Fed Leaves Rates Unchanged but Switches to Tightening Bias

The Fed kept the fed funds rate steady at 5.25% but changed its policy directive to favor higher rates in the future.
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The

Fed

voted today to leave interest rates unchanged but switched its so-called policy directive to tightening from neutral, suggesting that it may hike rates at its next meeting on Nov. 16.

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The

Federal Open Market Committee

, in its

statement announcing the decision, noted that the tightening bias does not guarantee a hike in November:

The Committee adopted a directive that was biased toward a possible firming of policy going forward. Committee members emphasized that such a directive did not signify a commitment to near-term action. The Committee will need to evaluate additional information on the balance of aggregate supply and demand and conditions in financial markets.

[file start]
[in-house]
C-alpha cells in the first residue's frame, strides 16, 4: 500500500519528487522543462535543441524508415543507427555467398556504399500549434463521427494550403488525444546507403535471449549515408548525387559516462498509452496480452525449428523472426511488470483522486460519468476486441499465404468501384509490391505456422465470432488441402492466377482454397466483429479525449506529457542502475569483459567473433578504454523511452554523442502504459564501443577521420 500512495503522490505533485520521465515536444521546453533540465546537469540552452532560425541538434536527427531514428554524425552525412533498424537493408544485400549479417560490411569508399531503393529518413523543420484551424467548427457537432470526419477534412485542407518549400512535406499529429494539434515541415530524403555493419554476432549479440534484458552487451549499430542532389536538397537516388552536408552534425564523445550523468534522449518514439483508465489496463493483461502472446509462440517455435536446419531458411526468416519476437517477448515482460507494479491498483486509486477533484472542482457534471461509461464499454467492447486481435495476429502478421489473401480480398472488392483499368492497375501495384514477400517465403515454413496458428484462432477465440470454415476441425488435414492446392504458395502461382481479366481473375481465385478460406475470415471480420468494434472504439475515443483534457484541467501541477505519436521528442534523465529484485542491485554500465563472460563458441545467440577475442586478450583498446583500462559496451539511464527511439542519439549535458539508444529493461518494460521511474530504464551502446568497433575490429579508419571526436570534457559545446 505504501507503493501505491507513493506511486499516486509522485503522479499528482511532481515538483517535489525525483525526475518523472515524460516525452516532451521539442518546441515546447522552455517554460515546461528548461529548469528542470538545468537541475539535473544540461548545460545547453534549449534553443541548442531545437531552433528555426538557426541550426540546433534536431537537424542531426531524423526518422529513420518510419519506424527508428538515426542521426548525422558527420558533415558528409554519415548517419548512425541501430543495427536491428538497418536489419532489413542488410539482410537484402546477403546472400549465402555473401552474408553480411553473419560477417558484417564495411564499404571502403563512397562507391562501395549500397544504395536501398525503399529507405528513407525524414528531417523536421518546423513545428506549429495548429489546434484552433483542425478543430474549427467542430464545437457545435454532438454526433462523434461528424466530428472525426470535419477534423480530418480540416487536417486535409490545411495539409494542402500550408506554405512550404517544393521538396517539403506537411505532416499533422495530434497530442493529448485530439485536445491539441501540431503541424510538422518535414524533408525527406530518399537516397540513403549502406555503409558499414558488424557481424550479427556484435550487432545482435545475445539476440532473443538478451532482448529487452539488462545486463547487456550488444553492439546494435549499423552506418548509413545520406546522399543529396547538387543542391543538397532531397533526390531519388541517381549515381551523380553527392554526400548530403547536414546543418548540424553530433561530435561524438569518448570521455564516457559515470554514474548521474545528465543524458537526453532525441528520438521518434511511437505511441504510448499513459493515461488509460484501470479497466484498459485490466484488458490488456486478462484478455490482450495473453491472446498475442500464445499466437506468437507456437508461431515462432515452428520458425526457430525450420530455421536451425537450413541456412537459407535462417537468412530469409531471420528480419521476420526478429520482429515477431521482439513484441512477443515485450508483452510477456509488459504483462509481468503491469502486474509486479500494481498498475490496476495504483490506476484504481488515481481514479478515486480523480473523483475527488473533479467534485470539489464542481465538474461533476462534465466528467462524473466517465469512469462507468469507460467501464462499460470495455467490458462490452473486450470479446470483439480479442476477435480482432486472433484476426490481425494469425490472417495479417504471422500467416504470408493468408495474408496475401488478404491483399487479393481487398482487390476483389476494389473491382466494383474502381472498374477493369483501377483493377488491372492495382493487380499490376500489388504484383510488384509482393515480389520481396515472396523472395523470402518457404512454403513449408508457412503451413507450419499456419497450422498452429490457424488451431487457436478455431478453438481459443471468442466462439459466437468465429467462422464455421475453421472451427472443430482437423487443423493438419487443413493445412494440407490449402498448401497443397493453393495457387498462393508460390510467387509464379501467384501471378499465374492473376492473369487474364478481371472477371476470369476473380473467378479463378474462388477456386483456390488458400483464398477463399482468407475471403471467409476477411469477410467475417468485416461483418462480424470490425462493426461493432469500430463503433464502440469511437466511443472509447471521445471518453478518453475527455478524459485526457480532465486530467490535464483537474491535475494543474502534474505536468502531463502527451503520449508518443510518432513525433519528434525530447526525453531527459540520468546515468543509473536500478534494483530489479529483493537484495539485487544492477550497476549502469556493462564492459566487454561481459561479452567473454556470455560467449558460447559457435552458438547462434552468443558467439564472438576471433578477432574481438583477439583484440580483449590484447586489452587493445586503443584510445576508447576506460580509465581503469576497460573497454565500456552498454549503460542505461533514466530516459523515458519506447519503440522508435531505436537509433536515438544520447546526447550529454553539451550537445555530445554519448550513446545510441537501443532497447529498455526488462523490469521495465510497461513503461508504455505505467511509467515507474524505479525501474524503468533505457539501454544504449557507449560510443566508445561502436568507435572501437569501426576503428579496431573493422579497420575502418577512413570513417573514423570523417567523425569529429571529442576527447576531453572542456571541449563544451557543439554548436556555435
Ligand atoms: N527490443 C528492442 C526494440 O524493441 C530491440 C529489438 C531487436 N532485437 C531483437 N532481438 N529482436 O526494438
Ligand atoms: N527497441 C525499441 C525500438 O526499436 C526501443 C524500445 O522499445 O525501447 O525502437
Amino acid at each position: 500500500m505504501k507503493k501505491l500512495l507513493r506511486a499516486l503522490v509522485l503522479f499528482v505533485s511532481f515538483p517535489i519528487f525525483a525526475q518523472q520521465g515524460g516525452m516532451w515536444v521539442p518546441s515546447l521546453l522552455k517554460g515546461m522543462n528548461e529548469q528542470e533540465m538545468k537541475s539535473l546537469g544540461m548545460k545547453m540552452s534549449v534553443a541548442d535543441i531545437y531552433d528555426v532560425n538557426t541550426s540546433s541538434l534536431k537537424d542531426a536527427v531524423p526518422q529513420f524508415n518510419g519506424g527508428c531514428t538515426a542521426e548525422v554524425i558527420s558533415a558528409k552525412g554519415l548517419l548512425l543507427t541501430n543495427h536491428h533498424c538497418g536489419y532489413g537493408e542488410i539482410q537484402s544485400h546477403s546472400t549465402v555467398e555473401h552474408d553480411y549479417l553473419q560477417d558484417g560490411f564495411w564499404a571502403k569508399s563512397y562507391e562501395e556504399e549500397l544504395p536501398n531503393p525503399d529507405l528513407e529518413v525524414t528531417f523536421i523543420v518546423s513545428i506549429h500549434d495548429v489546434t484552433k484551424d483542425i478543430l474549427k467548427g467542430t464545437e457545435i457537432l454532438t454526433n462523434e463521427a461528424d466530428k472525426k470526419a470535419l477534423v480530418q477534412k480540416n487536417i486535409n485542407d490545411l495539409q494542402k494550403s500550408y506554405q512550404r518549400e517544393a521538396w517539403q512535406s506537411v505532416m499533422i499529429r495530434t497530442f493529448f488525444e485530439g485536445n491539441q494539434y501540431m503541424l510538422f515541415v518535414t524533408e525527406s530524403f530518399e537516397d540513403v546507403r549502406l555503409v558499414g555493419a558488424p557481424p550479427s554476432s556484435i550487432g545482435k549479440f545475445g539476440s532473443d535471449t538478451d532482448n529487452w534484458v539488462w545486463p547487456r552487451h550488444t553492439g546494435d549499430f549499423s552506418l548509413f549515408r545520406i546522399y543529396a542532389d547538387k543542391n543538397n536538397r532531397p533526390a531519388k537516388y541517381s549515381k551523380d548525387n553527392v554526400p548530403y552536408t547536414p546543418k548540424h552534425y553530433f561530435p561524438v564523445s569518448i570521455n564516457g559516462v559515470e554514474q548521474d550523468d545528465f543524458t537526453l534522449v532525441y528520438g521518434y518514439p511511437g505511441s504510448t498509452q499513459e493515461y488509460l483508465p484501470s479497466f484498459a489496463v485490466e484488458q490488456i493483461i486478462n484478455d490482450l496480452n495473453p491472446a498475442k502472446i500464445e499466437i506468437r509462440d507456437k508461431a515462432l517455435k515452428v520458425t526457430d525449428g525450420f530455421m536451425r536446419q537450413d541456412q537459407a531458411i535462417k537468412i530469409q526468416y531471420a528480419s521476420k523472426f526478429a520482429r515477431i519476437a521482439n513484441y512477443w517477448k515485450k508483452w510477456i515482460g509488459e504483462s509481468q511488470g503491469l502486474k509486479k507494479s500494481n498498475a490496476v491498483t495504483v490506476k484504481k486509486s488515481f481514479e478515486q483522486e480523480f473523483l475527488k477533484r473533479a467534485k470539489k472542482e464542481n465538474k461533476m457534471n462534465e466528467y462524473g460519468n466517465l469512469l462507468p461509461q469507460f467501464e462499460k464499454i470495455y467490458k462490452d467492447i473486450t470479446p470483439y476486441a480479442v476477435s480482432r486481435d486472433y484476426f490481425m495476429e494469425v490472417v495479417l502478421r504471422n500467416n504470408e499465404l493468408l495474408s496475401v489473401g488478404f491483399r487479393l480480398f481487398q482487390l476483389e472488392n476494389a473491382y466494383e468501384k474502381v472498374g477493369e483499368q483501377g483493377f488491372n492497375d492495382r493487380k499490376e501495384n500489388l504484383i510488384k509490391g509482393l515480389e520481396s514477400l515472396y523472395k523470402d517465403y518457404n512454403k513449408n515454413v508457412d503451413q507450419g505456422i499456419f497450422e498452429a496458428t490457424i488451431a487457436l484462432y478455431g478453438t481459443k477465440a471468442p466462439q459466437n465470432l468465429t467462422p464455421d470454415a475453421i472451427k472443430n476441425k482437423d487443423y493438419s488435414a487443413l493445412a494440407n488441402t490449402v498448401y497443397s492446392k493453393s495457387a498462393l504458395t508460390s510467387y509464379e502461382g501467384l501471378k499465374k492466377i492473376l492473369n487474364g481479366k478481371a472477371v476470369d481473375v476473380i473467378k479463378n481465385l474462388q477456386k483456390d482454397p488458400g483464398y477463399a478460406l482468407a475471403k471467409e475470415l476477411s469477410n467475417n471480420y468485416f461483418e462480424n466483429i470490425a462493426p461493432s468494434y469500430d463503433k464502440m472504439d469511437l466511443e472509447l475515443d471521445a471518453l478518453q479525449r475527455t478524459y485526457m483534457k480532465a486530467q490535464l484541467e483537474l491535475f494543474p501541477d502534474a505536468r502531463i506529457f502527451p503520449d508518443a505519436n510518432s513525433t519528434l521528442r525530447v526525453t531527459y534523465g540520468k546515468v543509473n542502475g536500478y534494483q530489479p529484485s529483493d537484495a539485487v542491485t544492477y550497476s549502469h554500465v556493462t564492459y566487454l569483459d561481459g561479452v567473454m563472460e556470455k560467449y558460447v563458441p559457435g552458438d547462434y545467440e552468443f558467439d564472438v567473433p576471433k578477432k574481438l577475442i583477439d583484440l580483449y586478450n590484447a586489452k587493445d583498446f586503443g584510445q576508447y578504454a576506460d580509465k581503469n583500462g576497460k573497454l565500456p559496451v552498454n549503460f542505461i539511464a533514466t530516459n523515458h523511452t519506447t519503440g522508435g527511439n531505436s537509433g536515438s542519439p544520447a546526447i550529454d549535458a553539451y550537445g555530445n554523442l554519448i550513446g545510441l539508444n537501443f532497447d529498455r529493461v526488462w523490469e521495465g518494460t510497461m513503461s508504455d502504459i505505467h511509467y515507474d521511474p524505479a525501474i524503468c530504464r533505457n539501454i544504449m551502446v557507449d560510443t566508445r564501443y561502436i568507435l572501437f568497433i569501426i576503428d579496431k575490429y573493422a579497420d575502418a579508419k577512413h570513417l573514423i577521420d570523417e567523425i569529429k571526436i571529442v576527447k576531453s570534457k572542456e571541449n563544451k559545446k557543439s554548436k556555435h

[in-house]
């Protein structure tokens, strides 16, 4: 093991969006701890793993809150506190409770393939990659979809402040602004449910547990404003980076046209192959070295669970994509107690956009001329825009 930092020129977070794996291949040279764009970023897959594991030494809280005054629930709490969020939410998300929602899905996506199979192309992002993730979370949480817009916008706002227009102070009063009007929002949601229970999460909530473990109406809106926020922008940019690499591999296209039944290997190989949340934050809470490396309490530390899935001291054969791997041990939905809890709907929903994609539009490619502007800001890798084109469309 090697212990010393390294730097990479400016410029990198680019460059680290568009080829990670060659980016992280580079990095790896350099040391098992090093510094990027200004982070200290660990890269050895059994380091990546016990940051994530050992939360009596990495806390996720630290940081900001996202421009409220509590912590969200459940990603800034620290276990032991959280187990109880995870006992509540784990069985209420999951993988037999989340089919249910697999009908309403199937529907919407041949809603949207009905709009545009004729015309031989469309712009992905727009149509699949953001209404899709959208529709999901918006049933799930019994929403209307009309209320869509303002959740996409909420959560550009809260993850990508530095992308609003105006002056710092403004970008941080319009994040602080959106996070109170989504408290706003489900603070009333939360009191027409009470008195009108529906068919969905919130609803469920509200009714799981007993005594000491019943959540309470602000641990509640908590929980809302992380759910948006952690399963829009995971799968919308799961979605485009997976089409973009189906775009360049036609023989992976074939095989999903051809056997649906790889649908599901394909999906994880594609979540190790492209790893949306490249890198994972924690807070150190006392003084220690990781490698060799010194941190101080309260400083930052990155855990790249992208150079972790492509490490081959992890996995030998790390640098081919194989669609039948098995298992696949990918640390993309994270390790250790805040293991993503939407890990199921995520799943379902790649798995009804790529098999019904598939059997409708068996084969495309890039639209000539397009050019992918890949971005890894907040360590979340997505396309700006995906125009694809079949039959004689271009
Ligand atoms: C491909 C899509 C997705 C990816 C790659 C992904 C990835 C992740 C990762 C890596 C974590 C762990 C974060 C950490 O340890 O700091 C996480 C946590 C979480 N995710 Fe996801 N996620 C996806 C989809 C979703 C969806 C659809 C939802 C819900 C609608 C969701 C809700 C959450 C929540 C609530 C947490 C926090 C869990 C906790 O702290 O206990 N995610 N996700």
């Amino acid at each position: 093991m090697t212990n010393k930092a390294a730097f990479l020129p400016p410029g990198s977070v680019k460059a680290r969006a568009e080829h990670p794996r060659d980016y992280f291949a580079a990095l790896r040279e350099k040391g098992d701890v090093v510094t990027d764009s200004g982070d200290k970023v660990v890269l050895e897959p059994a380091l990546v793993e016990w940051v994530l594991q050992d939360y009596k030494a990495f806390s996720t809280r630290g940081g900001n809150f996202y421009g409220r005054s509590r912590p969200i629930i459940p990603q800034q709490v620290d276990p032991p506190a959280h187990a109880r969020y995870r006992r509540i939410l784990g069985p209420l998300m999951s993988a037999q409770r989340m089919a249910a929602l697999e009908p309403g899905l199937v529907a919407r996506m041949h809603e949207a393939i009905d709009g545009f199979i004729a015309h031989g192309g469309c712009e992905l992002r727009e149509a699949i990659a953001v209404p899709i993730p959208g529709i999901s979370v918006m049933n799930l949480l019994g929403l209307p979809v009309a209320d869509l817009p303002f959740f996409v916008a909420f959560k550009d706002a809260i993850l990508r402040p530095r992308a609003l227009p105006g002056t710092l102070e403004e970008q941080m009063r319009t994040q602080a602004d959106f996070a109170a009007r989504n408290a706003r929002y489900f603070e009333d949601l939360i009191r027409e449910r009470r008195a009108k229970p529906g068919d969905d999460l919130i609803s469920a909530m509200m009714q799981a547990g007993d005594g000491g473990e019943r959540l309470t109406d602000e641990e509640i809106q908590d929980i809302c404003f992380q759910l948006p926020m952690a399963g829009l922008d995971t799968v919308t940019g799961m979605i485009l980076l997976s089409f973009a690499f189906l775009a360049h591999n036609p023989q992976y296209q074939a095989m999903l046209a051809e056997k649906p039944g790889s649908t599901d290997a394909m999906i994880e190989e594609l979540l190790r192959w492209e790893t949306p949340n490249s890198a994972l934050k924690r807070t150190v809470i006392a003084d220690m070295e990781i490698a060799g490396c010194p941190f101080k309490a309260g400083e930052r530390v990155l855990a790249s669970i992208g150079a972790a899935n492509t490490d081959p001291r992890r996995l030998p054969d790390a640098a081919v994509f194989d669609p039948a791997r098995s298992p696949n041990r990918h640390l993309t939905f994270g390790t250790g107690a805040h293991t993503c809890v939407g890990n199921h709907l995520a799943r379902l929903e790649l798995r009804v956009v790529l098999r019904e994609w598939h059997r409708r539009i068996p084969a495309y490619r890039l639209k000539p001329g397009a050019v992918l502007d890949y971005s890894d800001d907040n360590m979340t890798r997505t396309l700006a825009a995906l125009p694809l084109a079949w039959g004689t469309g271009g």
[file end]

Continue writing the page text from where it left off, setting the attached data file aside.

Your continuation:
Despite its August admonition that "the degree of monetary ease required to address the global financial market turmoil of last fall is no longer consistent with sustained, noninflationary, economic expansion," the Fed apparently concluded that the two 25-basis-point rate hikes it delivered this summer are enough for now. Last fall, the Fed cut rates by 25 basis points three times.

The decision to leave the fed funds rate at 5.25% was widely expected. A

Reuters

survey of the 30 primary dealers of Treasury securities found that all but one were predicting no change. (

HSBC Securities

predicted a hike to 5.50%.)

The decision to go to a tightening bias was more controversial. In the

Reuters

poll, 17 primary dealers predicted that the Fed's monetary policy committee would maintain a neutral bias, while 13 expected the committee to go to a tightening bias.

The FOMC, which held its sixth of eight scheduled meetings for the year in Washington, is not expected to raise rates at its final meeting of the year on Dec. 21 because of the potential for economic and financial disruptions related to the millennium date change. But the tightening bias suggests the Fed will hike rates at its penultimate meeting on Nov. 16 if the economic data released between now and then show fast-clip growth and accelerating inflation.

The committee also left the less important discount rate unchanged at 4.75%. The fed funds rate is the Fed's target for the overnight rate at which banks lend to each other, while the discount rate is the rate at which banks can borrow from the Fed.